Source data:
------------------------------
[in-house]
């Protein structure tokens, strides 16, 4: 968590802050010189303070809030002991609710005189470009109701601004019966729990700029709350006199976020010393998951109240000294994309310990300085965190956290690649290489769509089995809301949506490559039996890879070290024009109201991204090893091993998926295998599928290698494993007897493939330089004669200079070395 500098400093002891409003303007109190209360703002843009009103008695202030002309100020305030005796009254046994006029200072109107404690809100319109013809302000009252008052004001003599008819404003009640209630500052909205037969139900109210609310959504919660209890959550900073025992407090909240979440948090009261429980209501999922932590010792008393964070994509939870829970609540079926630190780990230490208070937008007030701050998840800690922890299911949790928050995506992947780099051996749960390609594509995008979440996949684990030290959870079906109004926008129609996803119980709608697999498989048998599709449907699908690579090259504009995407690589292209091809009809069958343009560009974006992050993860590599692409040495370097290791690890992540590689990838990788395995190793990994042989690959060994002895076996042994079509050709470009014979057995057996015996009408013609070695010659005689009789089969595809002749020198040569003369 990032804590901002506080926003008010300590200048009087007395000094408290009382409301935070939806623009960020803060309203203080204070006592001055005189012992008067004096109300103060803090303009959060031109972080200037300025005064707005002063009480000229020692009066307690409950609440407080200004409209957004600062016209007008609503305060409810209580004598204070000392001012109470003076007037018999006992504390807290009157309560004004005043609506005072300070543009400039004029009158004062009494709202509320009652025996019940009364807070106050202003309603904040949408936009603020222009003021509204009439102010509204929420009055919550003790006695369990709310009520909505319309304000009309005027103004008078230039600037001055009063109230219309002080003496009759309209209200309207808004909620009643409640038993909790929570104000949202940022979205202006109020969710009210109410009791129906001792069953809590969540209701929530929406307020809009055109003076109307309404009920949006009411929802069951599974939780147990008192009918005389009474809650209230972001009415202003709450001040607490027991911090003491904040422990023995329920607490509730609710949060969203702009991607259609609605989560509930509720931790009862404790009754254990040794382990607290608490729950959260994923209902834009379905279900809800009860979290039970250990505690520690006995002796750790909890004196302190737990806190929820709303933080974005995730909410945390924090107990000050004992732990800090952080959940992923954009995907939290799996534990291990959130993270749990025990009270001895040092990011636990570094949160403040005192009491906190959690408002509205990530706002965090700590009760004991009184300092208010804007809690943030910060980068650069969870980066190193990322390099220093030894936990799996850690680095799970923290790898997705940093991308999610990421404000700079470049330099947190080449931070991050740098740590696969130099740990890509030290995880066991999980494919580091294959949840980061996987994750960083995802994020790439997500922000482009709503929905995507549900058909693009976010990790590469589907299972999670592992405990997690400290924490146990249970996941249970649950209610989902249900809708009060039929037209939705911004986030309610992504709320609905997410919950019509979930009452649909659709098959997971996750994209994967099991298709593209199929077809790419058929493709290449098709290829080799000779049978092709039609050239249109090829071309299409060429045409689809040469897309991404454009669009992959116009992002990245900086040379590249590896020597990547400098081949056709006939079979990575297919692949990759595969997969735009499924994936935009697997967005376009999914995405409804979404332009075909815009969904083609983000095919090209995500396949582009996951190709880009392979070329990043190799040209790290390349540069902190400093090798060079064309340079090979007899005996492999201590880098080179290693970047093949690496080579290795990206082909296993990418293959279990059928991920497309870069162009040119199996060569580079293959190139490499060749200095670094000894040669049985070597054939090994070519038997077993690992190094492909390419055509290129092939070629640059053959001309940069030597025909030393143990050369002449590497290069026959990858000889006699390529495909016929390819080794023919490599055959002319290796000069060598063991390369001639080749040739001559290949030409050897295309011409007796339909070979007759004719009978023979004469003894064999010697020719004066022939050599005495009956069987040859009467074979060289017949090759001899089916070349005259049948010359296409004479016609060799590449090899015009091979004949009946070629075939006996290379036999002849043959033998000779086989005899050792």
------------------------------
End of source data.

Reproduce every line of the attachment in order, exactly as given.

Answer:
[in-house]
């Protein structure tokens, strides 16, 4: 968590802050010189303070809030002991609710005189470009109701601004019966729990700029709350006199976020010393998951109240000294994309310990300085965190956290690649290489769509089995809301949506490559039996890879070290024009109201991204090893091993998926295998599928290698494993007897493939330089004669200079070395 500098400093002891409003303007109190209360703002843009009103008695202030002309100020305030005796009254046994006029200072109107404690809100319109013809302000009252008052004001003599008819404003009640209630500052909205037969139900109210609310959504919660209890959550900073025992407090909240979440948090009261429980209501999922932590010792008393964070994509939870829970609540079926630190780990230490208070937008007030701050998840800690922890299911949790928050995506992947780099051996749960390609594509995008979440996949684990030290959870079906109004926008129609996803119980709608697999498989048998599709449907699908690579090259504009995407690589292209091809009809069958343009560009974006992050993860590599692409040495370097290791690890992540590689990838990788395995190793990994042989690959060994002895076996042994079509050709470009014979057995057996015996009408013609070695010659005689009789089969595809002749020198040569003369 990032804590901002506080926003008010300590200048009087007395000094408290009382409301935070939806623009960020803060309203203080204070006592001055005189012992008067004096109300103060803090303009959060031109972080200037300025005064707005002063009480000229020692009066307690409950609440407080200004409209957004600062016209007008609503305060409810209580004598204070000392001012109470003076007037018999006992504390807290009157309560004004005043609506005072300070543009400039004029009158004062009494709202509320009652025996019940009364807070106050202003309603904040949408936009603020222009003021509204009439102010509204929420009055919550003790006695369990709310009520909505319309304000009309005027103004008078230039600037001055009063109230219309002080003496009759309209209200309207808004909620009643409640038993909790929570104000949202940022979205202006109020969710009210109410009791129906001792069953809590969540209701929530929406307020809009055109003076109307309404009920949006009411929802069951599974939780147990008192009918005389009474809650209230972001009415202003709450001040607490027991911090003491904040422990023995329920607490509730609710949060969203702009991607259609609605989560509930509720931790009862404790009754254990040794382990607290608490729950959260994923209902834009379905279900809800009860979290039970250990505690520690006995002796750790909890004196302190737990806190929820709303933080974005995730909410945390924090107990000050004992732990800090952080959940992923954009995907939290799996534990291990959130993270749990025990009270001895040092990011636990570094949160403040005192009491906190959690408002509205990530706002965090700590009760004991009184300092208010804007809690943030910060980068650069969870980066190193990322390099220093030894936990799996850690680095799970923290790898997705940093991308999610990421404000700079470049330099947190080449931070991050740098740590696969130099740990890509030290995880066991999980494919580091294959949840980061996987994750960083995802994020790439997500922000482009709503929905995507549900058909693009976010990790590469589907299972999670592992405990997690400290924490146990249970996941249970649950209610989902249900809708009060039929037209939705911004986030309610992504709320609905997410919950019509979930009452649909659709098959997971996750994209994967099991298709593209199929077809790419058929493709290449098709290829080799000779049978092709039609050239249109090829071309299409060429045409689809040469897309991404454009669009992959116009992002990245900086040379590249590896020597990547400098081949056709006939079979990575297919692949990759595969997969735009499924994936935009697997967005376009999914995405409804979404332009075909815009969904083609983000095919090209995500396949582009996951190709880009392979070329990043190799040209790290390349540069902190400093090798060079064309340079090979007899005996492999201590880098080179290693970047093949690496080579290795990206082909296993990418293959279990059928991920497309870069162009040119199996060569580079293959190139490499060749200095670094000894040669049985070597054939090994070519038997077993690992190094492909390419055509290129092939070629640059053959001309940069030597025909030393143990050369002449590497290069026959990858000889006699390529495909016929390819080794023919490599055959002319290796000069060598063991390369001639080749040739001559290949030409050897295309011409007796339909070979007759004719009978023979004469003894064999010697020719004066022939050599005495009956069987040859009467074979060289017949090759001899089916070349005259049948010359296409004479016609060799590449090899015009091979004949009946070629075939006996290379036999002849043959033998000779086989005899050792």